The Academy Award for Best Film Editing is one of the annual awards of the Academy of Motion Picture Arts and Sciences. Nominations for this award are correlated with the Academy Award for Best Picture. For 33 consecutive years, 1981 to 2013, every Best Picture winner had been nominated for the Film Editing Oscar, about two thirds of the Best Picture winners have won for Film Editing. Only the principal, "above the line" editor as listed in the film's credits are named on the award; the nominations for this Academy Award are determined by a ballot of the voting members of the Editing Branch of the Academy. The members may vote for up to five of the eligible films in the order of their preference; the Academy Award itself is selected from the nominated films by a subsequent ballot of all active and life members of the Academy. This process is the reverse of that of the British Academy of Film and Television Arts; this award was first given for films released in 1934. The name of this award is changed.
Four film editors have won this award three times in their career: Ralph Dawson won for A Midsummer Night's Dream, Anthony Adverse, The Adventures of Robin Hood Daniel Mandell won for The Pride of the Yankees, The Best Years of Our Lives, The Apartment. Michael Kahn won for Raiders of the Lost Ark, Schindler's List, Saving Private Ryan. Thelma Schoonmaker won for Raging Bull, The Aviator, The Departed. To date, two film directors have won this award, James Cameron and Alfonso Cuarón for the films Titanic and Gravity, respectively. Directors David Lean, Steve James, Joel Coen and Ethan Coen, Michel Hazanavicius and Jean-Marc Vallée have been nominated for editing their own films, with Cameron, Cuarón, the Coens each being nominated for the award twice. Additionally, Best Film Editing winner, Walter Murch, although known for film editing and sound, directed the Oscar nominated Return to Oz and is, to date, the only person with Oscars for both sound engineering and film editing, winning them in the same year for his work on The English Patient.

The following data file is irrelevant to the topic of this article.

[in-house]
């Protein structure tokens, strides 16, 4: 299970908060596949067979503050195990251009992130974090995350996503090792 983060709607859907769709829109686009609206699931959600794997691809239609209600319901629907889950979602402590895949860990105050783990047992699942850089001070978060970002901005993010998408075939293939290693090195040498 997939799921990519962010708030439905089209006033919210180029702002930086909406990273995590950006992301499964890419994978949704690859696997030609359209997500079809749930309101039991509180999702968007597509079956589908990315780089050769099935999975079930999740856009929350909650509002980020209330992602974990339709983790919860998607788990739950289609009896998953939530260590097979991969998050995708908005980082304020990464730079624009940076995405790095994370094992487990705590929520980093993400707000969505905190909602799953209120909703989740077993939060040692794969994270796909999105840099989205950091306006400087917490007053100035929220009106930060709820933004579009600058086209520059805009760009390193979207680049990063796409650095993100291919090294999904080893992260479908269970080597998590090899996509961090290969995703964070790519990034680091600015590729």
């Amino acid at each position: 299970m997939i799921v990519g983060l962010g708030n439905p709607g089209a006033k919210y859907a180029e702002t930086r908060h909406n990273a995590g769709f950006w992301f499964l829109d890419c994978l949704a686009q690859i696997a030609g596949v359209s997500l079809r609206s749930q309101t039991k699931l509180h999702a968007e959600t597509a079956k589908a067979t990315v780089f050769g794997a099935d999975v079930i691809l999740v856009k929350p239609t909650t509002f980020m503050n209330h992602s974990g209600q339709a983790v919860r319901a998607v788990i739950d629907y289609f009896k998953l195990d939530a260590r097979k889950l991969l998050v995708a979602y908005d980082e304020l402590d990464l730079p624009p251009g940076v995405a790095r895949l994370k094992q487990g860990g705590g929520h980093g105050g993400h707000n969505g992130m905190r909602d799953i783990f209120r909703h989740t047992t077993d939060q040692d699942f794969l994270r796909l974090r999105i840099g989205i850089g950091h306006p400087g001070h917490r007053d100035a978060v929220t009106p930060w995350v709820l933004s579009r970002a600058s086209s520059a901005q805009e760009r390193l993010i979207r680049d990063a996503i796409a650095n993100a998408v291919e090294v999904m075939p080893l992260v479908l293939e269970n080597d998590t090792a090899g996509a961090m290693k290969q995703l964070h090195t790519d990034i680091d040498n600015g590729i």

Nominated editors Robert Wise, Francis D. Lyon, who won for Body and Soul and Hal Ashby, who won for In the Heat of the Night, became directors whose films were in turn nominated for Best Film Editing, namely Somebody Up There Likes Me, I Want to Live!, West Side Story, The Sound of Music, The Sand Pebbles and The Andromeda Strain for Wise, Crazylegs for Lyon and Bound for Glory and Coming Home for Ashby. Superlatives taken from a document published by the Academy of Motion Picture Arts and Sciences; these listings are based on the Awards Database maintained by the Academy of Motion Picture Arts and Sciences. The following editors have received multiple nominations for the Academy Award for Best Film Editing; this list is sorted by the number of total awards. BAFTA Award for Best Editing Academy Award for Best Sound Editing Independent Spirit Award for Best Editing Critics' Choice Movie Award for Best Editing American Cinema Editors Award for Best Edited Feature Film – Dramatic American Cinema Editors Award for Best Edited Feature Film – Comedy or Musical
Jed Prouty was an American film actor. From Boston, Prouty was a vaudeville performer before becoming a film actor. Appearing in comedies, he performed a serious character role, for instance a small part as an oily publicist in A Star is Born. After a significant career in silent films, a large part of Prouty's career was the Jones Family film series, they were 17 low-budget 20th Century Fox family comedies between 1936 and 1940, along with Spring Byington as Mrs. Jones, for such directors as Malcolm St. Clair and Frank R. Strayer. Prouty appeared in all but the final entry. Jed Prouty on IMDb Jed Prouty at the Internet Broadway Database